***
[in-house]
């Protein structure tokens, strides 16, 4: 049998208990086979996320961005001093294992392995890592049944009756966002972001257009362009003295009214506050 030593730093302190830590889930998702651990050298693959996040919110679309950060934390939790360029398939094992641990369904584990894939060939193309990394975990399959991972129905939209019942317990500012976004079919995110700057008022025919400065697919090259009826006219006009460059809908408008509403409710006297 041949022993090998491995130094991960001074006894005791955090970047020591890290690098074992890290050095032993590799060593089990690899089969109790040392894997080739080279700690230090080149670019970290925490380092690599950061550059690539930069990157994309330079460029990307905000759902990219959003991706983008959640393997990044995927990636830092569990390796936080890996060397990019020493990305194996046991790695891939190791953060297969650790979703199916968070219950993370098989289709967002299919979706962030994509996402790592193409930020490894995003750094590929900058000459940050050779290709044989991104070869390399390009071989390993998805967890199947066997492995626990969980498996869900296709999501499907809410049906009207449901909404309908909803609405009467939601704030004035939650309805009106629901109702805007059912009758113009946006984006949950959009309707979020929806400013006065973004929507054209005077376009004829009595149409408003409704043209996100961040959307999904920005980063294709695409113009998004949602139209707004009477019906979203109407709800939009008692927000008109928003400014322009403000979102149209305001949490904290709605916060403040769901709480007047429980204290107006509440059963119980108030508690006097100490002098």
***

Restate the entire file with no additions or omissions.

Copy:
[in-house]
């Protein structure tokens, strides 16, 4: 049998208990086979996320961005001093294992392995890592049944009756966002972001257009362009003295009214506050 030593730093302190830590889930998702651990050298693959996040919110679309950060934390939790360029398939094992641990369904584990894939060939193309990394975990399959991972129905939209019942317990500012976004079919995110700057008022025919400065697919090259009826006219006009460059809908408008509403409710006297 041949022993090998491995130094991960001074006894005791955090970047020591890290690098074992890290050095032993590799060593089990690899089969109790040392894997080739080279700690230090080149670019970290925490380092690599950061550059690539930069990157994309330079460029990307905000759902990219959003991706983008959640393997990044995927990636830092569990390796936080890996060397990019020493990305194996046991790695891939190791953060297969650790979703199916968070219950993370098989289709967002299919979706962030994509996402790592193409930020490894995003750094590929900058000459940050050779290709044989991104070869390399390009071989390993998805967890199947066997492995626990969980498996869900296709999501499907809410049906009207449901909404309908909803609405009467939601704030004035939650309805009106629901109702805007059912009758113009946006984006949950959009309707979020929806400013006065973004929507054209005077376009004829009595149409408003409704043209996100961040959307999904920005980063294709695409113009998004949602139209707004009477019906979203109407709800939009008692927000008109928003400014322009403000979102149209305001949490904290709605916060403040769901709480007047429980204290107006509440059963119980108030508690006097100490002098």